Thursday, November 08, 2018

Book-A-Day 2018 #312: Captain Marvel: Earth's Mightiest Hero, Vol. 2 by Kelly Sue DeConnick and a whole bunch of other people

I don't hit corporate comics all that much here, in part because I like to read books, and the natural form of corporate comics is the weekly pamphlet. The point of Big Two superfolks is to read the Startling Revelations and Big Surprises and Amazing Comebacks at the same time as everyone else, and to know they're all coming because you also read Previews two months before.

In book form, that does not work quite as well.

But I basically liked the first collection of the Kelly Sue DeConnick-written Captain Marvel -- see my post on it from last month -- and my general rule is to try #2 if I liked #1.

Unfortunately, that #2 -- call it Captain Marvel: Earth's Mightiest Hero, Vol. 2, which is its name -- was infested with events, to such a degree that there was very little actual story and a whole lot of superheroes standing our in space watching a big war. (Yes. People in skin-tight costumes who are really good at punching are the front lines of a space war. The stupidity of superhero comics never ceases to amaze me.)

This book collects pieces of four different comics -- Avengers Assemble, Avengers: The Enemy Within, Avenging Spider-Man, and Cap's own book -- that form what are basically three completely separate stories, two of which are deeply stupid crossover events. (The third is a blatant attempt to be "relevant," which isn't quite as objectionable in context. There's also a single issue right in the middle that I guess is an epilogue to the first crossover.)

The first story might not have been officially An Event, and i don't know if it has an overall title. I guess we call it "The Enemy Within," after the one-shot, and it's the story in which Cap's Greatest Foe Returns Stronger Than Ever. That guy is Yon-Rogg -- he's from the '70s, when there were a lot of names that bad -- and he's the evil Kree whose plot the original (Marvel) Captain Marvel was foiling when Carol Danvers had the incident that turned her super. Ol' Yonny is now even more super himself, and has the usual complicated plot involving waking up long-dormant unstoppable war machines that no one previously mentioned, using them to conquer the Earth, and then remaking it in the image of his homeworld. All of the then-current Avengers emote and battle him, but it is, of course, up to Carol to make the Ultimate Sacrifice to defeat him.

No, not that Ultimate Sacrifice! She has to use her flying powers one more time, so the cancerous tumor in the special Kree third lobe of her brain grows so large that it forces her whole brain to reset, curing her cancer but removing all her memory. Well, supposedly removing all of her memory -- she can still fly and punch and speak English and use a spoon and knows who all the Avengers are even if she supposedly doesn't remember being their best buddy. So a soap-opera level of memory loss, as expected. (Please note that I am not making up one word of this.)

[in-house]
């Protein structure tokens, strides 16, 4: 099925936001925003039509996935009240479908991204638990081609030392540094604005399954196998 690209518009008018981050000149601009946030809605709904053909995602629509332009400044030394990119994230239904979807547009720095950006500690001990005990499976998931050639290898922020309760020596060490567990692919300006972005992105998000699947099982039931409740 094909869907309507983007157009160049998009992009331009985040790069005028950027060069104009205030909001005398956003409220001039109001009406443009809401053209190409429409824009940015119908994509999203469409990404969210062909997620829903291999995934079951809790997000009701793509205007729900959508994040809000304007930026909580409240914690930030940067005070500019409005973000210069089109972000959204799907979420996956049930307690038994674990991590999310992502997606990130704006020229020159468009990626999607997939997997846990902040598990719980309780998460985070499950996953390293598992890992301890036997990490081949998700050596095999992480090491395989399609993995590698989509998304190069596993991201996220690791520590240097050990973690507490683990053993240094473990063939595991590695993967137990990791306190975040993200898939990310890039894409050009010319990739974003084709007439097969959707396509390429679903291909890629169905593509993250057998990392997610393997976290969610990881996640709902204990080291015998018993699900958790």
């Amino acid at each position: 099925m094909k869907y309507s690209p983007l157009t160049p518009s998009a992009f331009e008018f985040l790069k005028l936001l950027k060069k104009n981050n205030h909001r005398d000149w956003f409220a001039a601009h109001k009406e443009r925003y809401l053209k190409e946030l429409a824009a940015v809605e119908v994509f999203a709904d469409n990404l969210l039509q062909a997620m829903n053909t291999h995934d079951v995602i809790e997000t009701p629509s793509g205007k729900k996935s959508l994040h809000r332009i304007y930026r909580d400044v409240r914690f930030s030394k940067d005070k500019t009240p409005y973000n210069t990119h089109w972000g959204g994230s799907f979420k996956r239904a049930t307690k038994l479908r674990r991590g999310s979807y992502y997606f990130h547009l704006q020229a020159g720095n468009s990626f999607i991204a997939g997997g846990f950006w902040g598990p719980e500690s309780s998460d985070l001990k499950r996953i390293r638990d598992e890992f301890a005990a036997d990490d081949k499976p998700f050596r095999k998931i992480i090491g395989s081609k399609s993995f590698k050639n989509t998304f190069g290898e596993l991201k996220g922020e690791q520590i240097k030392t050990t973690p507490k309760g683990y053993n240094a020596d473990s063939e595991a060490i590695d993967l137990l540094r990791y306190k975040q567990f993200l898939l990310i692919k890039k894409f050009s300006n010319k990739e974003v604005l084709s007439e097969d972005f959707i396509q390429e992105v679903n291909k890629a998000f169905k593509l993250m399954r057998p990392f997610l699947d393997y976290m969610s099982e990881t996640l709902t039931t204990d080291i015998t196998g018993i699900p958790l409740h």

But that's lucky, since we don't have six months to spend in a nursing home re-learning how to stand up! It's time for the big crossover event of 2013, Infinity! In which all of the major spacefaring races of the Marvel Universe send huge battlefleets of gigantic starships to battle the usual super-ancient and super-powerful alien race that has never been mentioned before. Earth, of course, has no battlefleet, so they send individual people like Wolverine and Captain America and Spider-Woman and Hawkeye, whose powers clearly will be really useful against alien spaceships.

(Oh, and Captain Marvel, too, along with a handful of others who actually could do something. But, to make everyone else feel better, they seem to spend the whole storyline sitting in spaceships instead of flying at high speed through enemy warcraft and zapping them with energy beams from their hands.)

This was a gigantic crossover event, so what we get here is just snippets and moments -- though we do get the same sequence of events seen from two different points of view, just to underline how random the snippets and moments are. Eventually, mostly in comics not collected here, the crossover ended, and all of the pieces got put back in their boxes.

Last, we get a two-issue story in which Cap and Spider-Man fly a small plane to Boston for a reason so boring I'm not going to bother to try to remember, and run into the corporate-created manifestation of Occupy Wall Street (a spunky freckled teenager girl who will not shut up). Of course the Evil Bankers own her, and of course they have giant suits of power armor, because banks totally spend their money on things like that, and of course there's several big fights around landmarks it's easy to do photoreference for online. And of course any potential political points are lost in the punching.

(Oh, and in the middle -- but published last, I think, is an issue of Captain Marvel where she mopes a bit about losing her memory and then defeats a villain she just created through her brand-new I Am Spartacus power. I have no idea why issue 17 is reprinted her just before issues 15 and 16, but maybe that's just how Marvel works this decade: the numbers are made up, and the points don't matter.)

The first volume of Captain Marvel was solid superhero soap-opera, mostly focused on people and with a generally consistent art team. This one is a tangled mess, with art ranging from didn't-I-see-this-in-Youngblood-in-the-'90s to you-can-slice-cheese-with-those-cheekbones all the way to generic-modern-Marvel. I can't see that anyone who liked the first one would be happy with this one. The only thing they really have in common is that the main character is Carol Danvers and the writer is Kelly Sue DeConnick. I weep at the marketing and editorial departments that thought this -- any of this -- was a good idea.

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